A new visitor centre for the castle and the issue of special postage stamp mark the 300th birthday of Athlone town.

John Walsh, Athlone Town Clerk refers to the landmark as an opportunity to give Athlone a "major face lift"

Jarleth Duffy, Co-ordinator Athlone Tercentenary promotes the advantages of the town and outlines the renovations of the castle and the new visitor centre which has cost over £500,000.

The Minister for Education Mary O'Rourke speaks at the launch of the new stamp by at Athlone's Head Post Office and quotes from Aubrey Thomas de Vere's poem 'Shannon, the River A Ballad of Athlone'

O, many a year upon Shannon’s side            
  They sang upon moor and they sang upon heath    
Of the twain that breasted that raging tide,    
  And the ten that shook bloody hands with Death!

The stamp depicting an artist's impression of the events of the Siege of Athlone was designed by Stephen Conlon for An Post.

Athlone was of strategic importance during the Williamite War in Ireland (1689-91) and was besieged twice in the 17th Century. 

The castle and bridge marked a crossing point on the River Shannon between the Jacobite held province of Connacht and the Williamites.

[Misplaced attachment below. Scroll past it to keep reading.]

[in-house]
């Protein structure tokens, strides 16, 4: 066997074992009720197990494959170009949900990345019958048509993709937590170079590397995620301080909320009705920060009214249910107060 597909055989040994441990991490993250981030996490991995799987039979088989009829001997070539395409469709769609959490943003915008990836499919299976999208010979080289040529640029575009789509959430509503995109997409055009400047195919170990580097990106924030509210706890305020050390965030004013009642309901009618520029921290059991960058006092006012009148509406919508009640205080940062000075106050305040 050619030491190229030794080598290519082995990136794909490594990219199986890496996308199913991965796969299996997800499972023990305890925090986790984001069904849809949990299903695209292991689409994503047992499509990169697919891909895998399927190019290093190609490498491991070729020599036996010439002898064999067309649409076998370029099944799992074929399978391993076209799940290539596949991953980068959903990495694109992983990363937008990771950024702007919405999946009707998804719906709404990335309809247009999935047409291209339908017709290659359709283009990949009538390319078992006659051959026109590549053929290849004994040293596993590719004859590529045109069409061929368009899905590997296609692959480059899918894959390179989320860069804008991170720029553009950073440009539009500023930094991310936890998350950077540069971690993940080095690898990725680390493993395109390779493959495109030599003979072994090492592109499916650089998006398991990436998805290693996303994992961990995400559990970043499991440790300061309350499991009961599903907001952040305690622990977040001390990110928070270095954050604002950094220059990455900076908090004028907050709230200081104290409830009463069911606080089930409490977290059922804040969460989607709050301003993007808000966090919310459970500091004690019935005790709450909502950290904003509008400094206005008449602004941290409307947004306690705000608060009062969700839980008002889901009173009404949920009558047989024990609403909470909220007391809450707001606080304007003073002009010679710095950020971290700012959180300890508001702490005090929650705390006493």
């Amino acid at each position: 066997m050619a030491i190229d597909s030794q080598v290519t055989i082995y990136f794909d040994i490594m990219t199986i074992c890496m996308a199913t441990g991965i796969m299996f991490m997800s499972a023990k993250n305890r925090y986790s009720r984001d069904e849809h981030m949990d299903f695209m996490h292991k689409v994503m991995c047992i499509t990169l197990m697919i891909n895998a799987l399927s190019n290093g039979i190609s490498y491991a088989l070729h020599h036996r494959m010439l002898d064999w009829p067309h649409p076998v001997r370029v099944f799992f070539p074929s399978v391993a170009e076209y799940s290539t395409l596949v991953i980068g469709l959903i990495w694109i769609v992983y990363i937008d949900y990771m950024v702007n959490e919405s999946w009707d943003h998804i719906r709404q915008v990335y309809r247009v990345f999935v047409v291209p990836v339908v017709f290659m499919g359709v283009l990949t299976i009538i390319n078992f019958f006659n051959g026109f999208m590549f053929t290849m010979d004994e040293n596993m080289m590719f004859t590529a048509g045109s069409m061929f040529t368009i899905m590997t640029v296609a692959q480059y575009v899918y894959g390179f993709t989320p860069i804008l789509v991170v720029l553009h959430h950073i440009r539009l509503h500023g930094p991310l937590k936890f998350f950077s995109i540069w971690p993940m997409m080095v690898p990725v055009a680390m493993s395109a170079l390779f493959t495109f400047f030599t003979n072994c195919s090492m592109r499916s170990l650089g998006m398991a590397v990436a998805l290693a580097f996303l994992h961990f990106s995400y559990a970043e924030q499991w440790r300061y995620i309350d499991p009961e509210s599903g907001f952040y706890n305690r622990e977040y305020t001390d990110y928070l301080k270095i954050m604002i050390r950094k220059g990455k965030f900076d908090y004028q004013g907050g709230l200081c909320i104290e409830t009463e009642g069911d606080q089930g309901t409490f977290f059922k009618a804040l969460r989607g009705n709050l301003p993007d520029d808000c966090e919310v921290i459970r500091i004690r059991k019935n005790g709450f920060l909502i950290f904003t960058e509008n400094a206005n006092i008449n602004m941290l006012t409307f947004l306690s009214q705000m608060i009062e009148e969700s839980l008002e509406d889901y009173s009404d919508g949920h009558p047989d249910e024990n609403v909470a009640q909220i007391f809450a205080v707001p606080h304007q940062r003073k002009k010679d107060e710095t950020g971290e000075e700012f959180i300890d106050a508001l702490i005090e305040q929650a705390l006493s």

The first unsuccesful siege in 1690 was commanded by William of Orange and the Williamites shortly after the Battle of the Boyne. 

The second siege in Summer 1691 occured when the Williamites led by Dutch general Godart de Ginkel regrouped at Mullingar and retried to take Athlone. The Jacobites led by Colonel Clifford held off the attempts by the Williamites to storm the bridge until the Jacobite positions were attacked by the Williamites from the rear. The Jacobites who were awaiting reinforcements from Limerick abandoned their positions in Athlone. Ginkel and the Williamites confronted the Jacobite army on retreat to Limerick at the Battle of Aughrim and the Jacobites were crushed. The Battle of Aughrim marked the end of Jacobite resistence in Ireland.

Gerry Reynolds links to an RTÉ News Regional Report broadcast 12 May 1991.